7 Rock And Roll Documentaries That Are Better Than The Bands They Document

Monday, March 12 by Dan MacIntosh

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The beauty of a great documentary is that it can take a subject, such as a so-so rock & roll band, yet still be fascinating. These seven documentaries may not tell the story of, say, Woodstock. Instead, they tell a story well. Even hard luck stories–if told effectively–are worth the time it takes to watch and listen. You may learn how to become a rocker from these works. However, you might also learn what not to do, too. Therefore, watch carefully.

"The Decline of Western Civilization"

Penelope Spheeris expertly directed this documentary about the punk scene in the late '70s/early '80s. While some of this music is fantastic, including clips of X, Germs, and Black Flag, there's also some more forgettable music, such as the Alice Bag Band and Catholic Discipline. It's because there's a lot of scrap metal as well as pure gold, this documentary is mostly better than the music and bands it documents.

"The Decline of Western Civilization Part II: The Metal Years"

After documenting punk rock, Spheeris aimed her camera at heavy metal. Once again, there is good with bad. For instance, Megadeth and Kiss are featured. However, so are W.A.S.P.–the less said about them, the better–and Ozzy Osbourne. Ozzy is an important figure in rock; he's just not a very good musician. The scene where he tries to cook breakfast, more fried on drugs than the eggs he cooks, is sad and funny at the same time. Spheeris is more intent on capturing a scene, rather than the very best of a musical genre. Her film is therefore much better than the music she documents.

"Truth or Dare (aka In Bed with Madonna)"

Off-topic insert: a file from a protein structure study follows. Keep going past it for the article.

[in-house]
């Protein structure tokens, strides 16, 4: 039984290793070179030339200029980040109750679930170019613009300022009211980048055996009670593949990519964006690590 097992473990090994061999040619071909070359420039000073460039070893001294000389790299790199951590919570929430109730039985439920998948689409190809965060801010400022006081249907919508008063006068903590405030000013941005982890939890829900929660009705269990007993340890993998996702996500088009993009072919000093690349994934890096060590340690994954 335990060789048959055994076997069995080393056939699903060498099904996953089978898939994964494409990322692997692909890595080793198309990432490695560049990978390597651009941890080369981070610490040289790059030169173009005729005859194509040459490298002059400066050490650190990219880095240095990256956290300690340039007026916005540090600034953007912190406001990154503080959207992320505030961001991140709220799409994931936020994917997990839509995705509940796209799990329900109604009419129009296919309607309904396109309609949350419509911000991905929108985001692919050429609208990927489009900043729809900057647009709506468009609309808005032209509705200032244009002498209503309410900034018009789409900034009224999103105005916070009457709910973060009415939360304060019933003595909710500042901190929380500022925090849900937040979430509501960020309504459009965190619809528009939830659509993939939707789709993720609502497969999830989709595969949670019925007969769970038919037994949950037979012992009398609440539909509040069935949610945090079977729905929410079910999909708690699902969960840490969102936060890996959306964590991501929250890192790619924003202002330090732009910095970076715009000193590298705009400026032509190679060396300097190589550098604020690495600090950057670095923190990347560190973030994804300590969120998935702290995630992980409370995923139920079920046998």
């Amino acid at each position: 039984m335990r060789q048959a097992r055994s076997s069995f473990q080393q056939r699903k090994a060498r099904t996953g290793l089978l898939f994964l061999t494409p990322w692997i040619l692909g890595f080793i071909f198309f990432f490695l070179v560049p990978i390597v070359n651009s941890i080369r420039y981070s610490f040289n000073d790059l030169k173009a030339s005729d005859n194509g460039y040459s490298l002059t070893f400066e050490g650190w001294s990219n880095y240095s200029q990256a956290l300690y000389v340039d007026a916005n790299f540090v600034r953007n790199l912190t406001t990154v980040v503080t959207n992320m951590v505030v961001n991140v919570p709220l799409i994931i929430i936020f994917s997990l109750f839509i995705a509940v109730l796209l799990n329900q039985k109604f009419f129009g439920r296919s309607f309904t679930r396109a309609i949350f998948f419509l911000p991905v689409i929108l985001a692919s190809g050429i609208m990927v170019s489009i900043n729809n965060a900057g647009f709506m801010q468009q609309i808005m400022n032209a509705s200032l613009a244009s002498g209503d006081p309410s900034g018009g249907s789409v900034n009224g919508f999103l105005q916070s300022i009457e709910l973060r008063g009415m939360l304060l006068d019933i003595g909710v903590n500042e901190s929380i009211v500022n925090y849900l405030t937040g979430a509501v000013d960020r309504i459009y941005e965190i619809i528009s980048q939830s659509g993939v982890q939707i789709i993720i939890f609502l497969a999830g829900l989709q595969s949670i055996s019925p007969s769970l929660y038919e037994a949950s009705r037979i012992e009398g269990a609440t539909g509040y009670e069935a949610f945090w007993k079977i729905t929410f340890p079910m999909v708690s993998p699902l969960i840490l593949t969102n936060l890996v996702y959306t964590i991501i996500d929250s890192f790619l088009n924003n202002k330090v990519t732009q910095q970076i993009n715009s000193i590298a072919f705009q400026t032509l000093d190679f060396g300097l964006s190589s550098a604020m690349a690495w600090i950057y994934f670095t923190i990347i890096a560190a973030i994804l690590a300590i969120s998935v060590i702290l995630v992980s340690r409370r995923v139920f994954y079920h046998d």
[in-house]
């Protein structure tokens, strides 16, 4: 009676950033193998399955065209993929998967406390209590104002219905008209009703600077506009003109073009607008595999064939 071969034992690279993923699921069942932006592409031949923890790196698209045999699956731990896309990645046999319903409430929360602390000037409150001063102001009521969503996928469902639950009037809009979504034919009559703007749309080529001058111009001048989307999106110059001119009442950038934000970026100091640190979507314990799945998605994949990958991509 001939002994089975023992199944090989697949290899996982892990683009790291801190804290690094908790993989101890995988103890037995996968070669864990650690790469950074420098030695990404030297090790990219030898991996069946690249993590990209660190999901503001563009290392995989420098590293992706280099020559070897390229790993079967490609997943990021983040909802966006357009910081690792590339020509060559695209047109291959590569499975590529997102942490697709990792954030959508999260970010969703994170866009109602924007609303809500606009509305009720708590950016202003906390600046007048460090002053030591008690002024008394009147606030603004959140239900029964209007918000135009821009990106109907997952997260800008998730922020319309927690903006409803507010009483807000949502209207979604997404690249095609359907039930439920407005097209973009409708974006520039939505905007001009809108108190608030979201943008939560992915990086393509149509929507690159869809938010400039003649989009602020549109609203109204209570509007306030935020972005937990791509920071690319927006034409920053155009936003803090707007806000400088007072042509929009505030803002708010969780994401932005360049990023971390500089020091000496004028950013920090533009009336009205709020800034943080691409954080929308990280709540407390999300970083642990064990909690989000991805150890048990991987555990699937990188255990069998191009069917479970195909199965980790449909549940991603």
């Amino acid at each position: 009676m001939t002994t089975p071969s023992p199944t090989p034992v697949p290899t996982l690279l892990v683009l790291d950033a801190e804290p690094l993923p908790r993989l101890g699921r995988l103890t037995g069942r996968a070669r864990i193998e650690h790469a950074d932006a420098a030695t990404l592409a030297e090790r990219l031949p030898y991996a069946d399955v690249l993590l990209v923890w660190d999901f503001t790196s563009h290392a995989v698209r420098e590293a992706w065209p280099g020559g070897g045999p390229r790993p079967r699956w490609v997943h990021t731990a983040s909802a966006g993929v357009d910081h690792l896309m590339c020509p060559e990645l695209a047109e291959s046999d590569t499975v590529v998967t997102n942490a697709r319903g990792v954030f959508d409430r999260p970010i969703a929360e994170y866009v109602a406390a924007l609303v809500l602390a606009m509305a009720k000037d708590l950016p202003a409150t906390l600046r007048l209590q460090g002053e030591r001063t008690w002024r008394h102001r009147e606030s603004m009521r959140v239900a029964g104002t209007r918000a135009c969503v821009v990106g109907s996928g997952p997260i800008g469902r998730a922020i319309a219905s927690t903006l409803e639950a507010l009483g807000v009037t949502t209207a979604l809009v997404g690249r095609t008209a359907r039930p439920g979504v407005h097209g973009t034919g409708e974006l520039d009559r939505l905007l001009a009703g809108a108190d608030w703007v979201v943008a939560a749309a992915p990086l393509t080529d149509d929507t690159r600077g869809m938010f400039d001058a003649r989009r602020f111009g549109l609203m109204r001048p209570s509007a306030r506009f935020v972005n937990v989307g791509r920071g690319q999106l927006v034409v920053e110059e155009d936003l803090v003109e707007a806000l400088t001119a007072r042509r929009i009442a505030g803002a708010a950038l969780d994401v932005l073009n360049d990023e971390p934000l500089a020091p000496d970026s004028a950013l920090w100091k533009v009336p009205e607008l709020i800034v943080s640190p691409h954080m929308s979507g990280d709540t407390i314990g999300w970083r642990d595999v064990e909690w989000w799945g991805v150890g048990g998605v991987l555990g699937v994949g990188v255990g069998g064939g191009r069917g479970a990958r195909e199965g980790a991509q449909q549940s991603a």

Madonna's film makes this list because the woman is an amazing figure, but no great shakes as a singer. Oh sure, she makes a fine entertainer and dancer, but as a musician, she's not exactly setting the world on fire. It's creepy fun to look in on her sex life, but it's not really about music per se. After all, there may never have been a Lady Gaga without Madonna, for better or worse. Probably better.

"KISS Loves You"

Without their costumes, they'd be just another average rock group. Not great players or great singers, they folks in the original KISS had the good sense to relize what their limitations were, and therefore used all sorts of spectacle to compensate. This is a fascinating look at a great American success story, even if the music isn't terribly spectacular. Sometimes, a gimmick is even more important than talent, which is exactly the case when it comes to KISS.

"Anvil! The Story of Anvil"

Anvil is/was a band that never quite made it. This documentary tells their hard luck story. They won't go down as one of the greats, but with this film, at least their story gets told. The group did have a little success after the release of the film, though, so good for them. It's not that they were a lousy group, but something seemed to be lacking for them, especially when measured against other popular metal acts.

"This Is Spinal Tap"

 

Okay, this film is fiction. Nevertheless, it fits because it's a mock documentary and because it documents a really bad band. They're so stupid, they're entertaining in spite of themselves. Furthermore, the group in the movie did actually tour and behave like a real band. Hey, The Monkees started the exact same way! And who can argue with songs like "Tonight I'm Gonna Rock You Tonight"?

"All You Need Is Cash"

 

Like "This Is Spinal Tap," this is also a work of fiction. It's actually based on The Beatles, so while The Rutles are awful, the real Beatles are great. If you can't see The Beatles story told within it, you really don't know your music history. They started a legend, as the film states, that lasted a lunch time. Like the song says, "All You Need Is Cash." Thanks, Eric Idle!

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